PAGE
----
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February 2024 News Wrap 

A young woman smiles as she looks into the camera. She is standing outside, in front of a brick wall, and wears a yellow dress, with a patterned red and maroon scarf around her neck. She is gently holding onto a wooden stick.
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Find out more about our work, successes and impact in February 2024.   

Trachoma treatment resumes in Tigray 

Light for the World has resumed a project to tackle blinding trachoma in Tigray, Ethiopia, which was interrupted during the conflict in the region.  

A Mass Drug Administration (MDA) was held, resuming our collective efforts to eliminate blinding trachoma as a public health problem in Ethiopia by 2030

The MDA was implemented by Light for the World and RTI in collaboration with the Tigray Regional Health Bureau. It is funded by USAID‘s ACT to End Neglected Tropical Diseases (NTDs) | EAST and The END Fund via the ARISE programme. 

Since 2014, Light for the World and our partners have treated more than 10 million people against trachoma. Over the next three years, in Tigray and West Oromia, Light for the World will protect four million people in 58 districts from trachoma through preventive distribution of antibiotics, as well as reaching six million people for onchocerciasis treatment. 

There are three people in the image, sitting in front of a wall. The boy is on the left, wearing a bandage over his eye, with his family on the right. They are all smiling.
Mohamed Ahemed sits with his grandfather and his mother, after receiving surgery for Trachomatous Trichiasis (TT – a neglected tropical disease). © Genaye Eshetu / Light for the World

Flooding in South Sudan 

Disability Inclusion Facilitators (DIFs) have been supporting people with disabilities affected by a fourth consecutive year of flooding in Jonglei State, South Sudan. 

DIFs, including Daniel Anyang and Grace Kuei, supported people with disabilities to evacuate to higher ground. Daniel and Grace also provided mobility devices, helped to set up temporary shelters and connected affected people with partner humanitarian organisations.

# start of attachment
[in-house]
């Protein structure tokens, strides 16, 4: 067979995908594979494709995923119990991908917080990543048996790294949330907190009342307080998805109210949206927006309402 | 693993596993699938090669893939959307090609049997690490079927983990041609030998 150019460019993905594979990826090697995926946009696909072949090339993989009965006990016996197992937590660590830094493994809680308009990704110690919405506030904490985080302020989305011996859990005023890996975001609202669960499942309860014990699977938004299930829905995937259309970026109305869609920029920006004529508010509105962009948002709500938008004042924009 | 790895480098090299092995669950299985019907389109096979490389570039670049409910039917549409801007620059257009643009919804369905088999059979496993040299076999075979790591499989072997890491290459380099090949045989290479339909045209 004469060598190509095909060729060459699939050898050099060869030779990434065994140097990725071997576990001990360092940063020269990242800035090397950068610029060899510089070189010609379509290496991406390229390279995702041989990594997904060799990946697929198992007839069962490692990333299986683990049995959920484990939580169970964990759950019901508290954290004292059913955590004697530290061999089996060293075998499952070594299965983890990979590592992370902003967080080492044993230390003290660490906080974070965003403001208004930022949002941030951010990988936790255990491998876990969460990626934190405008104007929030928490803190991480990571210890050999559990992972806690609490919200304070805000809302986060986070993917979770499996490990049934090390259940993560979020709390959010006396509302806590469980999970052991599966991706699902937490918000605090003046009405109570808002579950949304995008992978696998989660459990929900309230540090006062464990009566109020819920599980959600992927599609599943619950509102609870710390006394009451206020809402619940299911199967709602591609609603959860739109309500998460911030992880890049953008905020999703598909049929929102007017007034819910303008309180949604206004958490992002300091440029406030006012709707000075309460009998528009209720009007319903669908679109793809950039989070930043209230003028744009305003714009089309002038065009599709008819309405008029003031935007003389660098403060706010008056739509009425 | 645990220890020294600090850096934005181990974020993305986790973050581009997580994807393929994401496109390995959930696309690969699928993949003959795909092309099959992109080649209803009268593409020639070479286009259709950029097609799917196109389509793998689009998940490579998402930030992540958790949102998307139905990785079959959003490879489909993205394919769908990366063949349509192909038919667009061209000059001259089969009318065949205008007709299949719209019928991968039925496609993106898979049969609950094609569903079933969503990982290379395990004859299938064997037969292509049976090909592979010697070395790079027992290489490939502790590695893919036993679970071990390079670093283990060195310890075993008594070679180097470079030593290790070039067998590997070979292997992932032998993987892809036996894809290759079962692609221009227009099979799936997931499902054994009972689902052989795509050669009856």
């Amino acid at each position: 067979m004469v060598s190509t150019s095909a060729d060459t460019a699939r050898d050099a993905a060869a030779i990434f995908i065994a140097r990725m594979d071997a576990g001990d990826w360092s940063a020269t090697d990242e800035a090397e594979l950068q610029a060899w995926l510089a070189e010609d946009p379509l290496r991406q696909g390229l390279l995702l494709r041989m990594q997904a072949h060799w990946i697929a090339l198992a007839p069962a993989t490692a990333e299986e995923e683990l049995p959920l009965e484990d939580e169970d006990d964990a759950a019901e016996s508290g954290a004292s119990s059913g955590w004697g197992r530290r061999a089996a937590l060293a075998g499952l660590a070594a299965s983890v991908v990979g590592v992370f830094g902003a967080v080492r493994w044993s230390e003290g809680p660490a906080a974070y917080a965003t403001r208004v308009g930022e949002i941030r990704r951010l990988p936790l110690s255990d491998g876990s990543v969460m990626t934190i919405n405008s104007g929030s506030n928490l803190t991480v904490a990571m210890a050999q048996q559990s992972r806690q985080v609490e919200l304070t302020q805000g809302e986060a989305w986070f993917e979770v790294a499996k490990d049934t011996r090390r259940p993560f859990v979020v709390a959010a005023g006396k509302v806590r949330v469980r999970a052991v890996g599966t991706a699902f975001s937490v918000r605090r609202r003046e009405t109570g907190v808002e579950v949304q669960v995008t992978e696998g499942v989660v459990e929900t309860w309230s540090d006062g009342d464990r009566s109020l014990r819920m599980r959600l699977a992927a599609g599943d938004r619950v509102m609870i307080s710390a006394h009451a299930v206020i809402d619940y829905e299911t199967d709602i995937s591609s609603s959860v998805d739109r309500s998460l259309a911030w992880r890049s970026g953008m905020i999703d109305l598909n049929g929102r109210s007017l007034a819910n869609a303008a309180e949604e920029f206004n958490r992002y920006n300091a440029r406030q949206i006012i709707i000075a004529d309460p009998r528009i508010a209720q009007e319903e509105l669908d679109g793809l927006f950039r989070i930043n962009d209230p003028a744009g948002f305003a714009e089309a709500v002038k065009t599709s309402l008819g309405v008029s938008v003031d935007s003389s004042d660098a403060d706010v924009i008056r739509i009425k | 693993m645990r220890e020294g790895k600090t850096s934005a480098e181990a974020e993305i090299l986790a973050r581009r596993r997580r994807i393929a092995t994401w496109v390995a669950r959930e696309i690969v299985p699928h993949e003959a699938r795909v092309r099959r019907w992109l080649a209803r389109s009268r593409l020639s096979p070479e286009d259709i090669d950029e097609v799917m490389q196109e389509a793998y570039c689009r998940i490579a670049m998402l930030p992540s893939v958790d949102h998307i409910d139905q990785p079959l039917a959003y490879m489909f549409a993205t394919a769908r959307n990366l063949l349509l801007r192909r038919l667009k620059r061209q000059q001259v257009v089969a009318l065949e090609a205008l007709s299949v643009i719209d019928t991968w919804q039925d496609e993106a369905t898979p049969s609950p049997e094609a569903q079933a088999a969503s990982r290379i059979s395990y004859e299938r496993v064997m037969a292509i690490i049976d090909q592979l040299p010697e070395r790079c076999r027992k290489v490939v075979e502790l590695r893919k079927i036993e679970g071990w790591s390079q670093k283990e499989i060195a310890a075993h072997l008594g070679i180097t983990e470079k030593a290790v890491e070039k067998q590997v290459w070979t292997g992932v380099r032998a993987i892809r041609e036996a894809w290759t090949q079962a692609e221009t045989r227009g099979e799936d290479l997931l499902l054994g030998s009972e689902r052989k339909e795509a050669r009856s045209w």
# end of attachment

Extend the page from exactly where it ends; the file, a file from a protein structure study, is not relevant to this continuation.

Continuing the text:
They are working to ensure people with disabilities are involved in planning and response to future climate disasters.  

“We are providing valuable advice on how to ensure that people with disabilities are not left behind during the flooding crisis,” Daniel says. 

“By actively involving them in decision-making processes and providing necessary support, we can ensure that no one is overlooked or marginalised. Together, we can create a more inclusive and resilient community that supports and empowers everyone, regardless of their abilities.” 

Image of Daniel Anyang, a Disability Inclusion Facilitator at Light for the World, visiting flooded communities in Jonglei state in South Sudan. Daniel has his back to the camera and is walking towards homes. He is walking through a flooded area of grassland. The water is just below his knees.
Daniel Anyang, a Disability Inclusion Facilitator at Light for the World, visits flooded communities in Jonglei state in South Sudan.

Zero Project Awards 

Two Light for the World projects have been awarded a prestigious international prize at the Zero Project Conference

CapAble, an online resource platform giving universities and tertiary education providers the power and knowledge to put disability inclusion into action, won a Zero Project Award at the ceremony in Vienna. 

The UK aid-funded Inclusive Futures project, led by Sightsavers, which Light for the World is also proud to partner with, won an award recognising its work collaborating with organisations of people with disabilities (OPDs) across inclusive education projects.  

The Zero Project Awards celebrate innovative disability inclusion projects from around the world.   

The image shows a woman in a wheelchair reading a book in a library. The CapAble project, which puts disability inclusion into action in higher education, has won a Zero Project Award.
The CapAble project, which puts disability inclusion into action in higher education, was awarded a Zero Project Award in February. © Erika Bojarczuk / Light for the World.

The Ophthalmologist interviews Dr Geoffrey Wabulembo  

Dr Geoffrey Wabulembo, Medical Director, Eye Health and NTDs at Light for the World, sat down with leading industry magazine The Ophthalmologist to discuss his career and innovative work on eye health. 

Dr Geoffrey shared his views on raising awareness about eye health in lower-income countries, demand for subspecialties within ophthalmology and the long-term sustainability of eye health programmes. 

Read the interview with Dr Geoffrey here. 

portrait of Dr Geoffrey Wabulembo a Ugandan middle-aged man with glasses
Dr Geoffrey Wabulembo was profiled in The Ophthalmologist magazine.

In case you missed it… 

Earlier in February we explored how organisations of people with disabilities are leading disability inclusion efforts in South Sudan. And we welcomed Stanley Mutuma, a disability rights activist and lawyer, to Light for the World’s international board.  

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